Millions of people take antidepressants each day, but a major new review of the data brings up some concerns with how the drugs are currently prescribed.
That's not to say we shouldn't use antidepressants at all – in many instances, they save lives and work well.
But the authors of the new review, which appears in the British Medical Journal's Drug and Therapeutics Bulletin, suggest doctors should prescribe fewer antidepressants for shorter periods of time, and focus on people with severe depression.
In other cases, the evidence is unclear on how effective the drugs really are – and whether the benefits outweigh the side effects.
"There continues to be considerable uncertainty about the benefits of antidepressant use in the short- and long-term, particularly in regard to the lack of a clinically significant difference between antidepressant and placebo treatment," explain the authors, psychiatrist Mark Horowitz from University College London and pharmacist Michael Wilcock from Royal Cornwall Hospital.
"In light of this uncertain balance of benefits and harms, we should re-visit the widespread – and growing – prescription of antidepressants."
One of the big issues highlighted by the review is that most clinical trials only look at the efficacy of the drugs over a six- to 12-week study period. In the real world, however, people are prescribed antidepressants for years.
More worryingly, most studies don't look at outcomes that matter most to patients, such as quality of life – they only measure symptoms.
"About a fifth of patients on SSRIs report sleepiness during the day, dry mouth, profuse sweating or weight gain," the review notes. "A quarter of patients report sexual dysfunction, and about one in 10 report restlessness, muscle spasms or twitching, nausea, constipation, diarrhea or dizziness."
A survey of self-rated side effects in long-term use was even more concerning: 71 percent reported emotional numbness, 70 percent said they felt 'foggy or detached', 66 percent said they experienced sexual difficulties and 63 percent reported drowsiness.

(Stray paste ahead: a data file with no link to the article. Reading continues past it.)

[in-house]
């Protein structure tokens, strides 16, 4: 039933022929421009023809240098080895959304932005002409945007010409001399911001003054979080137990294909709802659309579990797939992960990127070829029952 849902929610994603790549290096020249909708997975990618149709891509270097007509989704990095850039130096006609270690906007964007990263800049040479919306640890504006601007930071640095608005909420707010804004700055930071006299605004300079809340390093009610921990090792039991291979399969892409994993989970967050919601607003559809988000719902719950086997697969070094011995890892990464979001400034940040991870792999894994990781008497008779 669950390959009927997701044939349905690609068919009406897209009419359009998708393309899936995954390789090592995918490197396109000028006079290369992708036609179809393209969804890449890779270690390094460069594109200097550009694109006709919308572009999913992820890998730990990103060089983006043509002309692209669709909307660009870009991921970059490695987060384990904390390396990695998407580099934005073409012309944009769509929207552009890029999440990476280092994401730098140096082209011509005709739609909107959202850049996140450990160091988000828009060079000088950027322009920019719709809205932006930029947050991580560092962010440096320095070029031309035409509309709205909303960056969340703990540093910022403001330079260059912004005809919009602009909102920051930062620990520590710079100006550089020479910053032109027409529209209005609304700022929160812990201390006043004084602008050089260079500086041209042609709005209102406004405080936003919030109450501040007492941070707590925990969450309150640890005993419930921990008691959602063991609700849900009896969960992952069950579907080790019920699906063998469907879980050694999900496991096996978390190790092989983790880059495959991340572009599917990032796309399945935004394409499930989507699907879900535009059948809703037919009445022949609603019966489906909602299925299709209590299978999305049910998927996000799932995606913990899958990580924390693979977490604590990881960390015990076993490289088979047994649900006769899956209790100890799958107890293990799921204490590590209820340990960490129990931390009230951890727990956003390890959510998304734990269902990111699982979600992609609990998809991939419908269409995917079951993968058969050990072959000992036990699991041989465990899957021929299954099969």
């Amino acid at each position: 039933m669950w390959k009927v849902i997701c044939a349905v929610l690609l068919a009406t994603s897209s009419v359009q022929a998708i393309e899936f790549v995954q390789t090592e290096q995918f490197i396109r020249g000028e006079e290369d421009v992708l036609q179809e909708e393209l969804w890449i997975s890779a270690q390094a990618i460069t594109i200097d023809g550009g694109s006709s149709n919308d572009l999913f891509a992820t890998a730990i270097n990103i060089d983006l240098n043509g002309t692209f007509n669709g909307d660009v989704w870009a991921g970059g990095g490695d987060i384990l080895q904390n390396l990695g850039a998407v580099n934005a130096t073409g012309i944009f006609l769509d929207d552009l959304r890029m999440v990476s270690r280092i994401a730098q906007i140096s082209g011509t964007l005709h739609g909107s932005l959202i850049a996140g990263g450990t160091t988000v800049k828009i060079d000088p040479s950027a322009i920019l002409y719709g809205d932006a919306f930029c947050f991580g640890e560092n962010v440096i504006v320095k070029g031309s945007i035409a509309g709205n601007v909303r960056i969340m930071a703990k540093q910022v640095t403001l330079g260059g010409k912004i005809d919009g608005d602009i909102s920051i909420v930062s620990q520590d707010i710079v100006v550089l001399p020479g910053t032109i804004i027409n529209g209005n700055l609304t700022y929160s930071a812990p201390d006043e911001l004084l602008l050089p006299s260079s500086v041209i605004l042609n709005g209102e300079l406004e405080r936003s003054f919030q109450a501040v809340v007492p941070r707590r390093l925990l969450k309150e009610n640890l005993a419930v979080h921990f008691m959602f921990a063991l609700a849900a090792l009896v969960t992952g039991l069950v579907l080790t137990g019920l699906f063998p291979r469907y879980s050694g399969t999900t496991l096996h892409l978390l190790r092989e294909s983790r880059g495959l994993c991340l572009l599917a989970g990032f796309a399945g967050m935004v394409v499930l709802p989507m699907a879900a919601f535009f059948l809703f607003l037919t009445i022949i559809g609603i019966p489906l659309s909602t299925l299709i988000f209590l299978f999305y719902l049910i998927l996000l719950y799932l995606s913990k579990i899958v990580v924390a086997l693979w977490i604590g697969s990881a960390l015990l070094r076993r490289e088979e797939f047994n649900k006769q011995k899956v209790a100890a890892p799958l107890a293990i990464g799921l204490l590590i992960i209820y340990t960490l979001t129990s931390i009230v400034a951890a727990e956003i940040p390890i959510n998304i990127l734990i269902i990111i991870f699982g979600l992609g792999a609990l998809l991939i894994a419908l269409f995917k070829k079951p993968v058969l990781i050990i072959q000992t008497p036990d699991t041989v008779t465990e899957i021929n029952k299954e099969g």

Another potential problem flagged by the authors is that the long-term use of antidepressants often starts in childhood.
In reality, there's very little clinical evidence that antidepressants work effectively in teenagers and young adults. And yet, antidepressants are one of the most commonly used drugs by adolescent girls, and the number of 12 to 17-year-olds prescribed antidepressants is increasing rapidly in some countries.
Of course, this isn't the first paper to question the effectiveness of antidepressants. For years, there has been discussion over whether they offer benefits.
A 2017 meta-analysis on the most widely used type of antidepressants, SSRIs (selective serotonin reuptake inhibitors), found there was only a 2-point difference between people taking active drugs and a placebo when measuring their outcomes on the Hamilton Depression Rating Scale, which ranges from 0 to 52.
The UK's National Institute for Health and Care Excellence says a 3-point difference is needed to make a 'clinical difference' – but other studies say it should be at least a 7-point difference if a drug is to be deemed clinically important. Either way, many modern antidepressants fall short.
This latest review doesn't offer new data in terms of evidence – or lack there of – regarding the efficacy of antidepressants. But what it does is weigh any potential benefits up against the side effects and risks.
It comes on the back of new guidance from the UK Royal College of Psychiatrists on how to stop taking antidepressants in a tolerable way. It's not talked about often, but patients can experience withdrawals such as headaches, anxiety, insomnia, agitation, fatigue and diarrhea, particularly if they stop their treatment too quickly.
"The recognition that withdrawal effects from antidepressants are more common, more long-lasting and more severe than previously recognized prompted the Royal College of Psychiatrists to issue a position paper, alerting prescribers to this issue, including the recommendation that patients be informed of this risk," note the authors.
Currently the best way we know of to stop taking antidepressants is to reduce the dose gradually. But "there is no guarantee that patients will avoid consequences such as long-lasting sexual side effects or persistent withdrawal symptoms even with a cautious taper," the researchers write.
They also flag that the currently available doses don't go low enough to help patients taper off gradually, something else that needs to be revisited as we think about how best to use antidepressants going forward.
This review definitely isn't any kind of final word over the use of antidepressants – there are lots of hard decisions ahead and more research needed. But there's mounting evidence that the way we currently use these common medications may not be the best, and the more honest conversations we have now, the better care we can offer people with mental health concerns in future.
"Increasing knowledge about the difficulty that some patients have in stopping antidepressants should lead to more cautious prescribing practice – with antidepressants given to fewer patients, for shorter periods of time," the authors conclude.
The review has been published in the Drug and Therapeutics Bulletin.